Hey Otto, As I mentioned before --Does your Bavarian wife have a sister????-. Pierre
has a high maintenance sister-in law and that doesn`t count---.-----------LC
post #11 of 29
Thread Starter 
Hi Larry, I'm the Bavarian, my wife is Austrian and she has three sisters. Two of them ski and the third one is an artist in New York, she doesn't count >grin<.

post #12 of 29

Thanks! It always seems to get a little warmer in my office when I read one of your Sigi stories! Where's my wife when I need her?!?
post #13 of 29
Thread Starter 
This is another one of my nostalgia posts from last year posted on onother forum.

Since you all could figure out that I am 67 years old now, I don't mind telling you
youngsters what the uphill transportation was for us at that time..I lived in the foothills
of the Alps but not too far to the really tall mountains.
The village where I lived was in one valley and the next town, which actually had railroad connection to the outside world, was over a hill in the next valley, with about
800 to 1000 foot elevation in-between, I would guess. A road wound over that hill
connecting the two. We could catch busses, milk wagons pulled by tractors, trucks and even horse drawn sleighs, since the road was always snow covered, no snow plows then.

But we weren't allowed to ride inside of any of these conveyances, we had to hang on
behind and catching them was tricky, but we had it down to a science.

We had a long rope with knots in it and a sling on the other end. A half dozen or so of
us on skis would stand in line holding onto the rope facing uphill and our strongest
skier would wait up on an embankment with the sling. As a bus or truck would come by he would schuss down the embankment timing it so he could hook the sling around the bumper or any other convenient place and hold on for dear life as the rest of us were jerked into motion. Going uphill they were doing 10-15
mph I would estimate.
After some hilarious initial attempts we learned that the weakest skier had to be on the end of the rope, and the rest of them, graded up to the best in the front since we found out that if a weaker skier was in front and would fall he would take the rest of them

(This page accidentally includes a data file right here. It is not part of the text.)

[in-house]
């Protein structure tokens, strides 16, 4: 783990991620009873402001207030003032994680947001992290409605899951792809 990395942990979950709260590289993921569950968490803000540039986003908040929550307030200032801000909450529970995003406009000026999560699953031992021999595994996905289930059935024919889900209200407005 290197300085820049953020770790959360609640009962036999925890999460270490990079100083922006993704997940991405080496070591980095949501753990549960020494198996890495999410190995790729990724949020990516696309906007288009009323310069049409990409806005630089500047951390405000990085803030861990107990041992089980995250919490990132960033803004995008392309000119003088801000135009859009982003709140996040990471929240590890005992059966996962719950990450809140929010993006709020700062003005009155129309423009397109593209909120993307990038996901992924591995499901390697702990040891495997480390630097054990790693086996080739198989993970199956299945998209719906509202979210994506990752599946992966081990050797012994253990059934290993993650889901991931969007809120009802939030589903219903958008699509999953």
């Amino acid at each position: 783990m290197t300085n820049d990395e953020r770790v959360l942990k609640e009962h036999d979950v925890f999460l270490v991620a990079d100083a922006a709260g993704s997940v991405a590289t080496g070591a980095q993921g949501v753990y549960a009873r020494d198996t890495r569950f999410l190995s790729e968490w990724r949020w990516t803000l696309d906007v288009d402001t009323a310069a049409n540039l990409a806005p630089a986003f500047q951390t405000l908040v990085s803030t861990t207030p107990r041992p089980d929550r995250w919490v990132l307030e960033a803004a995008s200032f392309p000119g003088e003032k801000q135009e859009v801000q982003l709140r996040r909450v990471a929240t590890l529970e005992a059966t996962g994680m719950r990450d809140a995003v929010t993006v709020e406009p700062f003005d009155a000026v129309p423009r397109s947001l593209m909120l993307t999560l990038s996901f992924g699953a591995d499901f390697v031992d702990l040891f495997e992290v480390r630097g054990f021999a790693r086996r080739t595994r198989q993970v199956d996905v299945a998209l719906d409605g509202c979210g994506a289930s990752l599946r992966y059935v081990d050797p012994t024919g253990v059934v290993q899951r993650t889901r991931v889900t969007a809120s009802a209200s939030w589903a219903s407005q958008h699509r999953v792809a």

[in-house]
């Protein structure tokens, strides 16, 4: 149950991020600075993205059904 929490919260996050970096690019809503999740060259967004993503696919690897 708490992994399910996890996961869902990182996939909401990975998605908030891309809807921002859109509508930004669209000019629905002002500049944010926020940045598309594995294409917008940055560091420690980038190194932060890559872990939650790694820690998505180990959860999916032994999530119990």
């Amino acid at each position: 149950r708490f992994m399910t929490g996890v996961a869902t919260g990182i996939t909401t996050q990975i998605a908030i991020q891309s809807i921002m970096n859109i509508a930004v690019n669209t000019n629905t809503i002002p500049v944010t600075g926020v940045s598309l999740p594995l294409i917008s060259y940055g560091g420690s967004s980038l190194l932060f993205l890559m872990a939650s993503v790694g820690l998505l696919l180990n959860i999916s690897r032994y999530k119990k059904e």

down with them, but if he fell off at the end, oh well, catch the next one...
Since all the bus drivers and truck drivers were the same local ones all the time, they
would watch for us and play games, like breaking hard when the skier came off the
bank so as to have him hit the side of the bus and then accelerate trying to run over his skis, but it never happened, they were dealing with agile teenagers..the sling was
undone at the top after everyone but the first skier let go, he would hand over hand up to the bumper and hold onto it while he undid the rope.
Well, that was our rope tow (wouldn't lawyers over here have a field day with that one).
From the top of the hill we had a beautiful glade for about 500 ft vertical and then a
traverse back to the road.

Oh the fun we had... Some weekends we would strap our skis to the side of our bikes and pedal a couple of hours to the real mountains for some real adventure, but that is another story..
post #14 of 29
Thread Starter 
This is the last article repeated from last year's posting on another forum:
When I was 16 in 1948 I bought a pair of real skis with money from working after school, they were Laupheimers and were laminated and thus would hold their camber, and had steel edges, those four inch strips
held with wood screws to the skis. Also they had Kandahar cable bindings which could be either skied heel free or could be hooked down near the heel. The first time I saw bamboo was when I got the ski poles, they were great.
Our local ski hill with a rope tow powered by a farmers tractor was not challenging and had hordes of little kids on it and adults who kept hollering at us to slow down, bummer. So we continued our hang-on adventure